Why The Pill May Cause Blood Clots

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Birth control pills
The FDA is investigating the use of some birth control pills.

It might be time to take a closer look at your birth control pill. The Food and Drug Administration is warning of new evidence that some popular brands of oral contraceptives may cause blood clots.

Clotting has long been listed as a possible side effect of taking the pill, but a pair of recent studies in the British Medical Journal revealed that the risk is actually much higher than birth control ads and packaging convey. Blood clots can develop, they said, because a hormone in some of the drugs called drospirenone may do more harm than good.

So if you're taking Yaz, Yasmin, Beyaz or Safyral to prevent pregnancy -- the oral contraceptives containing the hormone -- you may want to switch brands. Women on those pills are between two and three times more likely to develop blood clots than those not taking the drugs.  My Daily: The Price of Beauty: Why I'm Swearing Off Primping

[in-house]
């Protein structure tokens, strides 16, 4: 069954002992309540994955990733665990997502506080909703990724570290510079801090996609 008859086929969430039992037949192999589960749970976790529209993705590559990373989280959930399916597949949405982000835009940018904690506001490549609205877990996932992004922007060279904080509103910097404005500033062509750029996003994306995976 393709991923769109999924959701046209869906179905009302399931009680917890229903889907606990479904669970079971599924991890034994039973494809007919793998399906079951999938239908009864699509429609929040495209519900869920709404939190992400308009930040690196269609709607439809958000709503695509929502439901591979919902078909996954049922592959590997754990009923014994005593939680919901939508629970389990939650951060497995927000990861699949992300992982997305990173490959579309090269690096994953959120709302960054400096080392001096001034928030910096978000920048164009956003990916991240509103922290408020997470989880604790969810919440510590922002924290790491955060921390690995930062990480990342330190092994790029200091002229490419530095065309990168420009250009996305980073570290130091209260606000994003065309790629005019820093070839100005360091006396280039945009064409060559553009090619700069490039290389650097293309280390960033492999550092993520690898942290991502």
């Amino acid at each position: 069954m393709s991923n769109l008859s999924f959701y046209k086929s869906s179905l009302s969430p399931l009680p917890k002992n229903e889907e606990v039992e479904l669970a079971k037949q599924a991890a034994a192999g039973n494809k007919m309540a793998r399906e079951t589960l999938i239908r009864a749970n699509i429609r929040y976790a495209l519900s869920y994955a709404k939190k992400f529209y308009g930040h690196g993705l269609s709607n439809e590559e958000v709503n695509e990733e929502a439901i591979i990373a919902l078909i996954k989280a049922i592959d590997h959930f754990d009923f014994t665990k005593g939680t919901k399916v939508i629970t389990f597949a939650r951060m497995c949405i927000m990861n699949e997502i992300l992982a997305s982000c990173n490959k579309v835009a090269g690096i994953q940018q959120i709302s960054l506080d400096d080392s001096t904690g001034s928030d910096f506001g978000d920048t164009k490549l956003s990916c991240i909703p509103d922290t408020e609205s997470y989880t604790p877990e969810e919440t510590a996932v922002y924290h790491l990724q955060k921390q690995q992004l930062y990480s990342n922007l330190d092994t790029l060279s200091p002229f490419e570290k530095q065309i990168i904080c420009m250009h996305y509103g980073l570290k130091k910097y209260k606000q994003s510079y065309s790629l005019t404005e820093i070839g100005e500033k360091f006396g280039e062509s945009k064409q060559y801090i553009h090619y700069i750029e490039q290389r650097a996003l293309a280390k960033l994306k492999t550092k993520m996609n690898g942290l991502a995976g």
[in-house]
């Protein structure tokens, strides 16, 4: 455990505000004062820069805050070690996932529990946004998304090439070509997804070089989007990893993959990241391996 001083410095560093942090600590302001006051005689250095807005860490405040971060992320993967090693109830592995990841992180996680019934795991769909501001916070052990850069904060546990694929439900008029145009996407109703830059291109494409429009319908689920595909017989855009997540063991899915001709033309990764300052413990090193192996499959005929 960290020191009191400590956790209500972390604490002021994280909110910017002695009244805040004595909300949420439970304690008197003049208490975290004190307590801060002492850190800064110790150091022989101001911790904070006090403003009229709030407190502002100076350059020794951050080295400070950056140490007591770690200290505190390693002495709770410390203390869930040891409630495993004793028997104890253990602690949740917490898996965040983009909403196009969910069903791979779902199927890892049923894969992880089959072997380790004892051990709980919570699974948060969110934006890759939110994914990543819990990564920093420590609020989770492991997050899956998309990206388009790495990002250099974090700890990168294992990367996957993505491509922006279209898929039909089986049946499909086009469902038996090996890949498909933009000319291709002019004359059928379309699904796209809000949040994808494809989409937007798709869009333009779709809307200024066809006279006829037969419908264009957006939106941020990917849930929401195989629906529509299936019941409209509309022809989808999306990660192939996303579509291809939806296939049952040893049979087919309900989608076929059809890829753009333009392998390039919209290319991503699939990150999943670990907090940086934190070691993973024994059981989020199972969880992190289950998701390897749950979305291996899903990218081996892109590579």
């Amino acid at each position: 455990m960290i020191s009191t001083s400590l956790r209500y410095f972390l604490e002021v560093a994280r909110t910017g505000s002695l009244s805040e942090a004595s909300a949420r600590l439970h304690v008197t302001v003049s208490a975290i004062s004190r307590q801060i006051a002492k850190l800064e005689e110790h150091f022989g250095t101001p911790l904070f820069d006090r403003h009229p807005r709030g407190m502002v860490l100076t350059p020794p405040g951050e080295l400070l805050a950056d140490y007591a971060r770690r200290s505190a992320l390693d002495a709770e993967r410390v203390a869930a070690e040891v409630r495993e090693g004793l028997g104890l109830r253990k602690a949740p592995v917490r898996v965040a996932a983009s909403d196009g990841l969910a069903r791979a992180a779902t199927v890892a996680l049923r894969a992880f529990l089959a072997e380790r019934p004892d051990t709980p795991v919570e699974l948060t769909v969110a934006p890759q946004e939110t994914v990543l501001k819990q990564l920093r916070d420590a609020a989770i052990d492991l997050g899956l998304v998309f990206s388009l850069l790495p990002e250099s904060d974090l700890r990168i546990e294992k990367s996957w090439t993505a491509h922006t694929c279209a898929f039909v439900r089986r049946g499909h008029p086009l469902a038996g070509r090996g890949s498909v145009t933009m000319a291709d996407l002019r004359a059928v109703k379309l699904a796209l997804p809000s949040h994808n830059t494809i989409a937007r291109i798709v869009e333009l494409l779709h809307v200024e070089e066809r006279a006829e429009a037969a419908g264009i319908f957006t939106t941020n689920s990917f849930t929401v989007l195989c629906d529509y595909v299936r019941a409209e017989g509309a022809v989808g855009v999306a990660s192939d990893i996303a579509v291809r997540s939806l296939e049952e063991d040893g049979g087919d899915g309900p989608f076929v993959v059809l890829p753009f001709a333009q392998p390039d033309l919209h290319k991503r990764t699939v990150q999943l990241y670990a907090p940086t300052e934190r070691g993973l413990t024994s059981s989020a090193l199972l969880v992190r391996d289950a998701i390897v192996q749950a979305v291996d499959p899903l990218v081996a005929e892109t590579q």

While there is no word of a full-fledged ban on the brand-named birth control pills in question, the FDA is working on an 800,000-person study to analyze the risks and hopes to have the results this summer, The New York Times reported.

In the meantime, if you're hooked on Yaz or one of the other potentially dangerous pills, the agency advises that you and your doctor closely monitor symptoms of blood clots like leg or chest pain.

Meanwhile, drug company Bayer, which manufactures Yaz, is currently facing 7,000 lawsuits from the pill's users. One of the more recent suits was filed by a the mother of a teenager in New Jersey who was prescribed the pill to control her acne and later died.

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This article was originally published at . Reprinted with permission.
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